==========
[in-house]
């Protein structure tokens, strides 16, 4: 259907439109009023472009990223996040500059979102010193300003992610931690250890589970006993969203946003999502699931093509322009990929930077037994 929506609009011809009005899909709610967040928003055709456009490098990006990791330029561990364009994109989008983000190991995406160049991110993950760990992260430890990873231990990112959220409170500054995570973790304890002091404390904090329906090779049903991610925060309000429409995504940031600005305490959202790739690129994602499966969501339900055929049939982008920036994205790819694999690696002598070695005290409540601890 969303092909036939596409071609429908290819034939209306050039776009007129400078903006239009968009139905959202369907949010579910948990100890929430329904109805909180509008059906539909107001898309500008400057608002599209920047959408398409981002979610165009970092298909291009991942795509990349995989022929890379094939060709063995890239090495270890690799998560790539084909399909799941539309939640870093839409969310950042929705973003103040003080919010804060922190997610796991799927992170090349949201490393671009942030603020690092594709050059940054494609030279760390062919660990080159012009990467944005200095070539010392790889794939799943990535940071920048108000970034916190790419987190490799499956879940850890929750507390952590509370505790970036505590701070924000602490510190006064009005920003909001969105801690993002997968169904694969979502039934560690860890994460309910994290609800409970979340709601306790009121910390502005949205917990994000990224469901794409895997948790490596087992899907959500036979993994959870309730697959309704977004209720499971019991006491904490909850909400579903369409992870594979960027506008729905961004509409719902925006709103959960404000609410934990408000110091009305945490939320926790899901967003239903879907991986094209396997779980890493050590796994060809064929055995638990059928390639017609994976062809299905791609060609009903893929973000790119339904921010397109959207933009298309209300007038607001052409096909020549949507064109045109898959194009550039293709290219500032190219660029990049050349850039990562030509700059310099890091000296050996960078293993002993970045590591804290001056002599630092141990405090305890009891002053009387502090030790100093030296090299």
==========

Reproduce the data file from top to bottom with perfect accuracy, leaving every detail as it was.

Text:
[in-house]
């Protein structure tokens, strides 16, 4: 259907439109009023472009990223996040500059979102010193300003992610931690250890589970006993969203946003999502699931093509322009990929930077037994 929506609009011809009005899909709610967040928003055709456009490098990006990791330029561990364009994109989008983000190991995406160049991110993950760990992260430890990873231990990112959220409170500054995570973790304890002091404390904090329906090779049903991610925060309000429409995504940031600005305490959202790739690129994602499966969501339900055929049939982008920036994205790819694999690696002598070695005290409540601890 969303092909036939596409071609429908290819034939209306050039776009007129400078903006239009968009139905959202369907949010579910948990100890929430329904109805909180509008059906539909107001898309500008400057608002599209920047959408398409981002979610165009970092298909291009991942795509990349995989022929890379094939060709063995890239090495270890690799998560790539084909399909799941539309939640870093839409969310950042929705973003103040003080919010804060922190997610796991799927992170090349949201490393671009942030603020690092594709050059940054494609030279760390062919660990080159012009990467944005200095070539010392790889794939799943990535940071920048108000970034916190790419987190490799499956879940850890929750507390952590509370505790970036505590701070924000602490510190006064009005920003909001969105801690993002997968169904694969979502039934560690860890994460309910994290609800409970979340709601306790009121910390502005949205917990994000990224469901794409895997948790490596087992899907959500036979993994959870309730697959309704977004209720499971019991006491904490909850909400579903369409992870594979960027506008729905961004509409719902925006709103959960404000609410934990408000110091009305945490939320926790899901967003239903879907991986094209396997779980890493050590796994060809064929055995638990059928390639017609994976062809299905791609060609009903893929973000790119339904921010397109959207933009298309209300007038607001052409096909020549949507064109045109898959194009550039293709290219500032190219660029990049050349850039990562030509700059310099890091000296050996960078293993002993970045590591804290001056002599630092141990405090305890009891002053009387502090030790100093030296090299």